Tag Archives: Greatest Commandment of all

Sunday Devotional: No servant can serve two masters

Luke 16:10-15

Jesus said to his disciples:
“The person who is trustworthy in very small matters
is also trustworthy in great ones;
and the person who is dishonest in very small matters
is also dishonest in great ones.
If, therefore, you are not trustworthy with dishonest wealth,
who will trust you with true wealth?
If you are not trustworthy with what belongs to another,
who will give you what is yours?
No servant can serve two masters.
He will either hate one and love the other,
or be devoted to one and despise the other.
You cannot serve both God and mammon.”
The Pharisees, who loved money,
heard all these things and sneered at him.
And he said to them,
“You justify yourselves in the sight of others,
but God knows your hearts;
for what is of human esteem is an abomination in the sight of God.”

Mammon from Collin de Plancy’s Dictionnaire Infernal (1818), a book on demonology

Mammon in Hebrew (ממון) means “money”. In the New Testament, however, mammon does not mean just money, but is associated with the greedy pursuit of profit and gain. For Christians, mammon is a pejorative, a term used to describe gluttony, excessive materialism, greed, and unjust worldly gain.

In the Middle Ages, mammon was often personified as a deity and sometimes included in the seven princes of Hell; St. Gregory of Nyssa (c. 335 – c. 395) asserted that Mammon was another name for Beelzebub. During the generation of 1880-1925, American populists used “Mammon” with specific reference to the consolidated wealth and power of the banking and corporate institutions headquartered on Wall Street and their predacious activities nationwide. In contemporary pop culture today, various characters and demons are named Mammon in books, film, TV, anime, and video games.

While Jesus our Lord instructs us in Luke 16:13 that “You cannot serve God and mammon,” His injunction goes beyond mammon, the greedy and unjust pursuit of money, to include any and all ungodly obsessive pursuits and preoccupations because “No servant can serve two masters.”

And so, Luke 16:13 can be generalized to mean “You cannot serve God and your self,” for any one and any thing that we price more than God is a violation of the First Commandment (“I am the Lord thy God, thou shalt have no other gods before me”) and of the Greatest Commandment of all — to love God with our whole heart, our whole soul, our whole mind, and with all our strength.

Always remember this is what He did for us:

May the peace and love of Jesus Christ our Lord be with you,

~Eowyn

Please follow and like us:
error0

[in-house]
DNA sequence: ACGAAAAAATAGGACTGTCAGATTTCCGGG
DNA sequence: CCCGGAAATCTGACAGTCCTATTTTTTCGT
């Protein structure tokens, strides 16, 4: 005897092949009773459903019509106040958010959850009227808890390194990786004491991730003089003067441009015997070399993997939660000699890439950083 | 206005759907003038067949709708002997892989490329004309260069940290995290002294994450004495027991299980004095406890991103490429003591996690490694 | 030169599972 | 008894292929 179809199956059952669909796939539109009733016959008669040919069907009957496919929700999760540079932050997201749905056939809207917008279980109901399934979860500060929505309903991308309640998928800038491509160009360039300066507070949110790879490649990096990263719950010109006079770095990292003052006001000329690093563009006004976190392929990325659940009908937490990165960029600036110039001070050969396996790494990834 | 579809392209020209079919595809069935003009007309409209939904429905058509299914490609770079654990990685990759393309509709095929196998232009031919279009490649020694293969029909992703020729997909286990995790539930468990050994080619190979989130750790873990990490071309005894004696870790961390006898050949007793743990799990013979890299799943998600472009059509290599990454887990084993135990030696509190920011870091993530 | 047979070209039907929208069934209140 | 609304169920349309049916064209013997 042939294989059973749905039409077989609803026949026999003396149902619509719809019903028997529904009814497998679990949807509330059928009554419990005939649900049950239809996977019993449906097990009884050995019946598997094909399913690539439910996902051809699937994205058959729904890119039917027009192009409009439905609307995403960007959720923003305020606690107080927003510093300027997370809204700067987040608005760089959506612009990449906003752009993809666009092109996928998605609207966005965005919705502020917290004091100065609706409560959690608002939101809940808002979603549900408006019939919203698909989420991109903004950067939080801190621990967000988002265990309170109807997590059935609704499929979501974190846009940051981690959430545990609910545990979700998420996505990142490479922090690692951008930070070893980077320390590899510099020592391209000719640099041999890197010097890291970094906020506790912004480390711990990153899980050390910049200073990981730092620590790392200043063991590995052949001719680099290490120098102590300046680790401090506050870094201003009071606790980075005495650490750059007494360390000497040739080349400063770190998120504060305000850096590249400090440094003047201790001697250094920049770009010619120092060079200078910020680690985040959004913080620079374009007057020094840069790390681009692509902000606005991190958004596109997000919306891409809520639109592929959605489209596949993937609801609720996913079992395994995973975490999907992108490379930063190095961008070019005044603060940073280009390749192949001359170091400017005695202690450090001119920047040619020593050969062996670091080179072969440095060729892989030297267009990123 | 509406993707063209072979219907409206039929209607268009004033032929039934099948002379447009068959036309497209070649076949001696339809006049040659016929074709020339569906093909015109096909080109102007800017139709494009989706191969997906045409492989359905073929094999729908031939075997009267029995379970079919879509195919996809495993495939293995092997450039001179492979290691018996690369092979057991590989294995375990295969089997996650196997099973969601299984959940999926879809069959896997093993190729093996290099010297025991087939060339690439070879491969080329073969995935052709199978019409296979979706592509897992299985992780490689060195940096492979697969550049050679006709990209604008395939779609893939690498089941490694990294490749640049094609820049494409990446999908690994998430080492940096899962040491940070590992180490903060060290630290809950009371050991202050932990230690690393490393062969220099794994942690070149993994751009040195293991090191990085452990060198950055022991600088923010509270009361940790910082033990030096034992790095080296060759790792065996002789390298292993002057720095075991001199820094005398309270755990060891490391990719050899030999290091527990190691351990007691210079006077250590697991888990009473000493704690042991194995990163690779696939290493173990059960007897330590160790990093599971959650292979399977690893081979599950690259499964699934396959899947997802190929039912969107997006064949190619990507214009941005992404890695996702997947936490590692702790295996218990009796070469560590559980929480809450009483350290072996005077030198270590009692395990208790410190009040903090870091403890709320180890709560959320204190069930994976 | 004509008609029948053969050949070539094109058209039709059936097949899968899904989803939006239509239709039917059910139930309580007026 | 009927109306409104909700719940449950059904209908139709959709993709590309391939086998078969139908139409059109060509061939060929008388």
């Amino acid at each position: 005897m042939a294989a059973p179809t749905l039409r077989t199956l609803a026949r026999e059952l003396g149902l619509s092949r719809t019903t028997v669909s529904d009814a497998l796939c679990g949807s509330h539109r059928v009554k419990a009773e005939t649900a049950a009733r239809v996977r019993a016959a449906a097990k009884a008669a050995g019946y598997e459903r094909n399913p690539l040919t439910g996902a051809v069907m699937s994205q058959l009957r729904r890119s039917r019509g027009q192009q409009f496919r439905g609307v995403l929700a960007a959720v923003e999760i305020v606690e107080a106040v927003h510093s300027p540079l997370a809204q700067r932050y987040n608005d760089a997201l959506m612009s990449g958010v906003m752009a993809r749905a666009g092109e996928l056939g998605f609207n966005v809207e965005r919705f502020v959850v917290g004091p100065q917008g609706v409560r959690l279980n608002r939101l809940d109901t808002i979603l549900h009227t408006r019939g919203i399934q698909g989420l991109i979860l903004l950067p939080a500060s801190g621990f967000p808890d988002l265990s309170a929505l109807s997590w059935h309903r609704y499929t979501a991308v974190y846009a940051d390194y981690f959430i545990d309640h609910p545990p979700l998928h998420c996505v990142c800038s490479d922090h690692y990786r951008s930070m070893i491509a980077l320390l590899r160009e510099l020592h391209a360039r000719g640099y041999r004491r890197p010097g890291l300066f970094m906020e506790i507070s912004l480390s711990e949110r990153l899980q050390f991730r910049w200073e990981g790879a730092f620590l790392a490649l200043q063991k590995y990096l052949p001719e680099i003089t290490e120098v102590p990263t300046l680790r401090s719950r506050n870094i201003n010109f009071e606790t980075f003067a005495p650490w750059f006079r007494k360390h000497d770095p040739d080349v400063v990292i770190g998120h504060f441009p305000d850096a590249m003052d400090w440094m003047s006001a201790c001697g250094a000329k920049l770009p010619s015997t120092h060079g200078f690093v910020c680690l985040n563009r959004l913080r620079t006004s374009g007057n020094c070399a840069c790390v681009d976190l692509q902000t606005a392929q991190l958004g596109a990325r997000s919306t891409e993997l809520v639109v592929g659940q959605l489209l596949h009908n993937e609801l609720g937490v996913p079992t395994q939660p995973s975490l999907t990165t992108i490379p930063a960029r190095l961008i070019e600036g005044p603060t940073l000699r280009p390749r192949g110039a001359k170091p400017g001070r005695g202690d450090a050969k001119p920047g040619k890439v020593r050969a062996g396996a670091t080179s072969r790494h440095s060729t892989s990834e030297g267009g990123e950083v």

Sunday Devotional: Whoever loves me will keep my word

John 14:23-27

Jesus said to his disciples:
“Whoever loves me will keep my word,
and my Father will love him,
and we will come to him and make our dwelling with him.
Whoever does not love me does not keep my words;
yet the word you hear is not mine
but that of the Father who sent me.

“I have told you this while I am with you.
The Advocate, the Holy Spirit,
whom the Father will send in my name,
will teach you everything
and remind you of all that I told you.
Peace I leave with you; my peace I give to you.
Not as the world gives do I give it to you.
Do not let your hearts be troubled or afraid.”

Today, the universal Church celebrates the 6th Sunday of Easter — the Sunday before the Ascension of our Lord.

In the above Gospel reading from John 14, Jesus prepares the disciples for His imminent departure, but reassures them — and us — that His physical departure does not mean we are abandoned.

To begin, the Holy Spirit, the third person of the Triune Godhead, would be sent to instruct, guide and actually dwell inside us. How amazing and cool is that!

Next, with His usual incisiveness and sweeping aside all the dizzying minutiae of Talmudic-Judaic laws and prescriptions, Jesus imparts to us a simple formula for how we are to be His faithful followers:

Whoever loves me will keep my word

And what is His word?

It really is as simple and profound as that.

For if we truly love the Lord our God with all our heart, with all our soul, with all our mind, and with all our strength, then we also are faithful to the Ten Commandments because the ten follow the one, logically and naturally.

And if we do that — if we love Him not with empty words, but with our actions by following His word — then we will have peace and not be troubled or afraid.

All of which would explain why study after study testifies to the beneficent effects of being a true and faithful follower of Christ. See:

May the peace and love of our Lord Jesus Christ be with you,

~Eowyn

Please follow and like us:
error0
 

Sunday Devotional: A new commandment